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How to Identify Class Comment Types? A Multi-language Approach for Class Comment Classification

Type of publication Peer-reviewed
Publikationsform Original article (peer-reviewed)
Author Rani Pooja, Panichella Sebastiano, Leuenberger Manuel, Di Sorbo Andrea, Nierstrasz Oscar,
Project Agile Software Assistance
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Original article (peer-reviewed)

Journal Journal of Systems and Software
Publisher Elsevier, NA
Volume (Issue) 181
Page(s) 111047 - 111047
Title of proceedings Journal of Systems and Software
DOI 10.1016/j.jss.2021.111047

Open Access

Type of Open Access Publisher (Gold Open Access)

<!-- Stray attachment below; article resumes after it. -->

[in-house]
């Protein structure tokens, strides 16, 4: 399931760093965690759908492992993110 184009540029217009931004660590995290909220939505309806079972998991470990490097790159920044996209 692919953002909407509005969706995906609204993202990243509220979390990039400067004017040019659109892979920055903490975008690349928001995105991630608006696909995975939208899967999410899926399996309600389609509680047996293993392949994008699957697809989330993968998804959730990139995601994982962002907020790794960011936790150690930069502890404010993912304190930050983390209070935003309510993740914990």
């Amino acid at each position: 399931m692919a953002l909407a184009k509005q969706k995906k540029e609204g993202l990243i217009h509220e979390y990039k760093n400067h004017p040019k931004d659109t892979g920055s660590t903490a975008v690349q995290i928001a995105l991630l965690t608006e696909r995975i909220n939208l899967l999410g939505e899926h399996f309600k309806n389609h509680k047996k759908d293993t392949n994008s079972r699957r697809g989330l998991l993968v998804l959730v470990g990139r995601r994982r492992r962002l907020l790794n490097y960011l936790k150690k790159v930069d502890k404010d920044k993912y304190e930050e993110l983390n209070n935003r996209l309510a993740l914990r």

Most software maintenance and evolution tasks require developers to understand the source code of their software systems. Software developers usually inspect class comments to gain knowledge about program behavior, regardless of the programming language they are using. Unfortunately, (i) different programming languages present language-specific code commenting notations and guidelines; and (ii) the source code of software projects often lacks comments that adequately describe the class behavior, which complicates program comprehension and evolution activities. To handle these challenges, this paper investigates the different language-specific class commenting practices of three programming languages: Python, Java, and Smalltalk. In particular, we systematically analyze the similarities and differences of the information types found in class comments of projects developed in these languages. We propose an approach that leverages two techniques -namely Natural Language Processing and Text Analysis -to automatically identify class comment types, i.e., the specific types of semantic information found in class comments. To the best of our knowledge, no previous work has provided a comprehensive taxonomy of class comment types for these three programming languages with the help of a common automated approach. Our results confirm that our approach can classify frequent class comment information types with high accuracy for the Python, Java, and Smalltalk programming languages. We believe this work can help in monitoring and assessing the quality and evolution of code comments in different programming languages, and thus support maintenance and evolution tasks.